Subrogation describes the insurance carriers’ right to legally pursue a third-party responsible for causing loss to the insured, in property, auto, commercial, and workers’ compensation lines. The process of subrogation recovery is initiated after the insurer settles the claim for the loss to the insured.
Subrogation claim is an important process, as the money recovered goes directly to the insurance company’s bottom line and reduces the insurance loss ratio. An insurance company’s operating ratio will improve considerably if subrogation is handled properly. Despite its importance, the subrogation process is often overlooked by insurers leading to several missed opportunities for subrogation and recoverable claims.
An overlooked function
The subrogation function is of strategic importance. But it has been traditionally constrained due to limitations in people, technology, and processes. Insurers initially followed a decentralized but inefficient operational model for subrogation that later changed to a centralized model to realize higher recovery ratios and shorter subrogation recovery times. For long, insurers didn’t contemplate making any strategic investments to improve claims applications, other than for functions such as fraud detection.
The claim function has predominately remained human-intensive, with claims and subrogation adjusters spending more time and effort against competing priorities to manually analyze the claim records. The decisions are made based on incoherent data, leading to human biases, inaccurate ascertainment of liability, inability to place the right adjuster with the right tools, errors in judgment by adjusters, and investigation missteps.
As claim settlement experience is the ultimate moment of truth for customers, it is getting renewed attention by insurers. Consequently, insurers are pursuing initiatives for claims transformation and digitalization. The abundance of risk data and deep AI are revolutionizing the claims process. Emerging technologies are being leveraged to provide additional insights to the claims and subrogation adjusters.
Let us look at few technologies that can smoothen the subrogation process:
Robotic process automation (RPA) in subrogation
RPA is used to automate rote manual tasks that do not require decision-making, such as subrogation initiation, sending standard mails, receiving, and mapping email replies, triggering follow-up mails, and allocating recovery. This automation enables the adjuster to focus on the more important task of settling claims.
The right analytical tools can considerably assist in managing the process. Providing adjusters with sophisticated tools improves their efficiency for successful subrogation. The success of subrogation collection and optimization of recovery time can be achieved using models for subrogation identification, segmentation, and collection effectiveness. All these tools are being used early in the process.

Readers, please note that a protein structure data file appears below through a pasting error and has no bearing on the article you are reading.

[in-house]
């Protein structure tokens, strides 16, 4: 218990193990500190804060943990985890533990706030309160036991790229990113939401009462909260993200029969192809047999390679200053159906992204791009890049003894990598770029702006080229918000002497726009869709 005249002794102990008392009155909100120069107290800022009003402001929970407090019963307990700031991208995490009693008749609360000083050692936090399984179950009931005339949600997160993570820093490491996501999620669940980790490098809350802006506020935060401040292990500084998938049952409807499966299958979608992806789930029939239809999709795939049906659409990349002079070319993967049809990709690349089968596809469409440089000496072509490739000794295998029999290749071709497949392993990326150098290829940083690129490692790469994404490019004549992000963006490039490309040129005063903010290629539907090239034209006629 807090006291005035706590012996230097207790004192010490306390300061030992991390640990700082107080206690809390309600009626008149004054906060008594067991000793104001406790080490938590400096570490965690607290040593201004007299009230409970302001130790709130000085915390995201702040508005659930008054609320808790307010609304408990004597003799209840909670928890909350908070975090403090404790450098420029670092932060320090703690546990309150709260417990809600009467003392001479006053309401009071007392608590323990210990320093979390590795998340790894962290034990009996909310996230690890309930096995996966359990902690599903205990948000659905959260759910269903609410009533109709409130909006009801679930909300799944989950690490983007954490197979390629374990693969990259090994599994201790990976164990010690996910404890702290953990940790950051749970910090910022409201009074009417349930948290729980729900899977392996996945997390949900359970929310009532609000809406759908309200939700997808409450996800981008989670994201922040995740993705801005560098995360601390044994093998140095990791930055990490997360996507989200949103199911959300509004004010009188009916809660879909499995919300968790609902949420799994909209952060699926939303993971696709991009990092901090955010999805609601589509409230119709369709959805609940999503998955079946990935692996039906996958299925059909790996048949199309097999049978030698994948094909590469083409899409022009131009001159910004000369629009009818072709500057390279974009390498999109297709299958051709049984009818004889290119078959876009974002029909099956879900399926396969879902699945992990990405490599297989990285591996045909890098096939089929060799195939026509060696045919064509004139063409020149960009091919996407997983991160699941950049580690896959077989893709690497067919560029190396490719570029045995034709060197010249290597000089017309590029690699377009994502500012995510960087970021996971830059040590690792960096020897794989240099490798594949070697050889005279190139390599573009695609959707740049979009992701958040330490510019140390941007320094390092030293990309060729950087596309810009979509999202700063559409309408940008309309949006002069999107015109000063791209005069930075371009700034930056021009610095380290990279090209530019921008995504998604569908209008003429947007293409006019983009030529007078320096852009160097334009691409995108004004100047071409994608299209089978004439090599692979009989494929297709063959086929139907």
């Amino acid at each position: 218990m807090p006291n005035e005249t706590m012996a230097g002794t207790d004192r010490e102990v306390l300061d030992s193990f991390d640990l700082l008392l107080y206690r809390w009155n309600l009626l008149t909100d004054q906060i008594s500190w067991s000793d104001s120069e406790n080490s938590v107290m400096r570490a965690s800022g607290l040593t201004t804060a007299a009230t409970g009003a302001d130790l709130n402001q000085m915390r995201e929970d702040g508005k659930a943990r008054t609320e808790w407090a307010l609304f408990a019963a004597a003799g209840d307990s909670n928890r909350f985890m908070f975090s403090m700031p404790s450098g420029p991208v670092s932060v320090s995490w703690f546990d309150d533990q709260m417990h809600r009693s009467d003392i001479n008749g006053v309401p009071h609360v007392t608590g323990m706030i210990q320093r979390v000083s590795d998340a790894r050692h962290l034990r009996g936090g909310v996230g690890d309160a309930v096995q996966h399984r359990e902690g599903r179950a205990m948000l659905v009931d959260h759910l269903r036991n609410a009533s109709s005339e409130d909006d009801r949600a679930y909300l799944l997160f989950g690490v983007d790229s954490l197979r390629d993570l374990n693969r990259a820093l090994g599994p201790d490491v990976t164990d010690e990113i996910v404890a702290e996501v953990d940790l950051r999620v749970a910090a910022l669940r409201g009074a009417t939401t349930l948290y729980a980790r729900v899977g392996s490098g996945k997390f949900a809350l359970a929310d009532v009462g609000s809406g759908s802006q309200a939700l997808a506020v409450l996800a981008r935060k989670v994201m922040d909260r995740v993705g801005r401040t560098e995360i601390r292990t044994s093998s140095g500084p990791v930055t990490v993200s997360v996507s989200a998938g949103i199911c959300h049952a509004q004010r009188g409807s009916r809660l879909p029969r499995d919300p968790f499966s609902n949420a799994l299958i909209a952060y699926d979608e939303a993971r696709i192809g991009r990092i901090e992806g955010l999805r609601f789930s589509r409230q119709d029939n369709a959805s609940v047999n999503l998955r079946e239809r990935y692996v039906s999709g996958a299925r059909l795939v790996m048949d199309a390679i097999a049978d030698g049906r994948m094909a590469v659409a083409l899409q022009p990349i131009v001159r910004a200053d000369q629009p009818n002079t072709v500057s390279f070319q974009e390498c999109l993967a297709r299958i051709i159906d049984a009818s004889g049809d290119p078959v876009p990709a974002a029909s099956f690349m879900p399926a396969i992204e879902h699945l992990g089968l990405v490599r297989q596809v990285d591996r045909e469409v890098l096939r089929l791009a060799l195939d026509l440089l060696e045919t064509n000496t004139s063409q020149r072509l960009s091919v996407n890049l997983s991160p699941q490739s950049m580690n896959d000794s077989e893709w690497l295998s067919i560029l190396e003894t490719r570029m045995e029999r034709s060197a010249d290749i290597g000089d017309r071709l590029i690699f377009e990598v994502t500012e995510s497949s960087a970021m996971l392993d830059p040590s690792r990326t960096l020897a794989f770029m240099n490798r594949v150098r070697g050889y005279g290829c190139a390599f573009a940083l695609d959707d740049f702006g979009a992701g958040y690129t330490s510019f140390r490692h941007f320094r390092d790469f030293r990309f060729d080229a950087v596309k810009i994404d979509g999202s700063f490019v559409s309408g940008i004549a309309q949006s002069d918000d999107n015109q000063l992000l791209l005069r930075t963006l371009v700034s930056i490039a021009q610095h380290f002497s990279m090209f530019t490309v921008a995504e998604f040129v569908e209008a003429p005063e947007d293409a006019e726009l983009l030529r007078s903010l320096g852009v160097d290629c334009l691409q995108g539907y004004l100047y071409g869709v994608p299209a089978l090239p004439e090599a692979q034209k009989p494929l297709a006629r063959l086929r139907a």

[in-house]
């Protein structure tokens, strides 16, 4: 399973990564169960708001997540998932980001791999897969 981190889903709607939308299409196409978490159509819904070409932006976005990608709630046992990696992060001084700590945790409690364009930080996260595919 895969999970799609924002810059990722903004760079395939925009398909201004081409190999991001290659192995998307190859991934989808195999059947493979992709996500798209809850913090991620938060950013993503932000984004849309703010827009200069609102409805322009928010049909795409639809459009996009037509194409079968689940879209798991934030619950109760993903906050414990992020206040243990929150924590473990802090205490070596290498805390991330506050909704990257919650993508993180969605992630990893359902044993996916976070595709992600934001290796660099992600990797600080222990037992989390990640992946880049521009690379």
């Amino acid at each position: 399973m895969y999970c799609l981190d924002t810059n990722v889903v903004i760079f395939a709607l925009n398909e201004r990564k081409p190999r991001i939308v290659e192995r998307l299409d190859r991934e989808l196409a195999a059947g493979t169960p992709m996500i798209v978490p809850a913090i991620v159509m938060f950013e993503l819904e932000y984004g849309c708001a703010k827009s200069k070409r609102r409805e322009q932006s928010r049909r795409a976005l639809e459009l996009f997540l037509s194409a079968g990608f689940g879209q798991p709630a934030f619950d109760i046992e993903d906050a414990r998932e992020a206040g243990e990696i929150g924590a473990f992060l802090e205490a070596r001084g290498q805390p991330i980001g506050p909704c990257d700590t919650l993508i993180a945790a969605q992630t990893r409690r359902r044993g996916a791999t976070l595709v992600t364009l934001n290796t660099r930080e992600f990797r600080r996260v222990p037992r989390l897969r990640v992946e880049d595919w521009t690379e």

Artificial intelligence (AI)
AI models are applied to identify subrogation opportunities throughout the claim lifecycle and flag cases. Machine learning (ML) models are used for intelligent triaging of a case by mapping to the right case to the right person at the right time, which will alleviate subrogation leakages to a great extent. Deep learning capabilities are being explored to derive insights from structured and unstructured data in claims notes, and historical data is being used to identify the recovery potential.
Blockchain—Decentralizing data entry and storage
The high promise of blockchain is being explored by insurers to create a collaboration platform with other insurers. Industry-level consortiums are being explored for deploying a blockchain-based solution in which the participating insurers can preserve the evidence and create an immutable single version of truth regarding the claim event. Smart contracts enabled by blockchain will automatically enforce the terms and conditions under a policy.
Internet of things (IoT) — Enabling real-time data availability
The paradigm of connected insurance manifests into several forms such as telematics, connected home, connected life, smart factories, and the like. These advanced technologies are reinventing the risk and claims landscape. The data from sensors and connected devices could be leveraged to reconstruct the claim event for investigation. In the future, digital twin technology will revolutionize the way in which the subject of insurance is continually monitored, and its digital twin is synthesized and stored.
The inevitable tomorrow
There is a conscious effort to shift the beginning of subrogation function from the current end-of-claims-settlement stage to start it alongside the first notice-of-loss. The engagement models among the insurers, customers, adjusters, and other stakeholders have been moderately reinvented using digitalization. Insurers will relook at the subrogation process, by taking into consideration the data extracted from new sources, and the intelligence it provides to automate the settlement of subrogation. Insurance carriers that look to outsource the subrogation process must consider the technology solutions offered by the vendors. Besides, they need to ensure that the data and insights gathered by their claims adjusters are properly transferred to the vendor.
An efficient subrogation not only helps in improving the company’s balance sheet but also impacts customer retention and experience by returning the deductible to the customer.